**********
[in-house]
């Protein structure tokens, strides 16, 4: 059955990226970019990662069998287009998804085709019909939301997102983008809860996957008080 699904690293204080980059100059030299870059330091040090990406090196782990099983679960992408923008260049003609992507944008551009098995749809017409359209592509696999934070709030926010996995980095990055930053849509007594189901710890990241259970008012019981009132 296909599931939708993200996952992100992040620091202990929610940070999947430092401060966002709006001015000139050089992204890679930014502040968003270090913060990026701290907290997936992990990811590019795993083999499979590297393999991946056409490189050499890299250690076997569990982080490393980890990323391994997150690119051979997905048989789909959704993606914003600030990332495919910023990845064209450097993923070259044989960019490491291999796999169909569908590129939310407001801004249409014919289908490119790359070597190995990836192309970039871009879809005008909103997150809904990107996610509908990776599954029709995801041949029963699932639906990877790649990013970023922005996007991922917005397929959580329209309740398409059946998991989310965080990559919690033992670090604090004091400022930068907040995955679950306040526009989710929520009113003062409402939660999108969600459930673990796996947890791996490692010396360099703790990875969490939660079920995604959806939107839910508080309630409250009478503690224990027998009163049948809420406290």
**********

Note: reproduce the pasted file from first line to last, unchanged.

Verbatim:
[in-house]
């Protein structure tokens, strides 16, 4: 059955990226970019990662069998287009998804085709019909939301997102983008809860996957008080 699904690293204080980059100059030299870059330091040090990406090196782990099983679960992408923008260049003609992507944008551009098995749809017409359209592509696999934070709030926010996995980095990055930053849509007594189901710890990241259970008012019981009132 296909599931939708993200996952992100992040620091202990929610940070999947430092401060966002709006001015000139050089992204890679930014502040968003270090913060990026701290907290997936992990990811590019795993083999499979590297393999991946056409490189050499890299250690076997569990982080490393980890990323391994997150690119051979997905048989789909959704993606914003600030990332495919910023990845064209450097993923070259044989960019490491291999796999169909569908590129939310407001801004249409014919289908490119790359070597190995990836192309970039871009879809005008909103997150809904990107996610509908990776599954029709995801041949029963699932639906990877790649990013970023922005996007991922917005397929959580329209309740398409059946998991989310965080990559919690033992670090604090004091400022930068907040995955679950306040526009989710929520009113003062409402939660999108969600459930673990796996947890791996490692010396360099703790990875969490939660079920995604959806939107839910508080309630409250009478503690224990027998009163049948809420406290």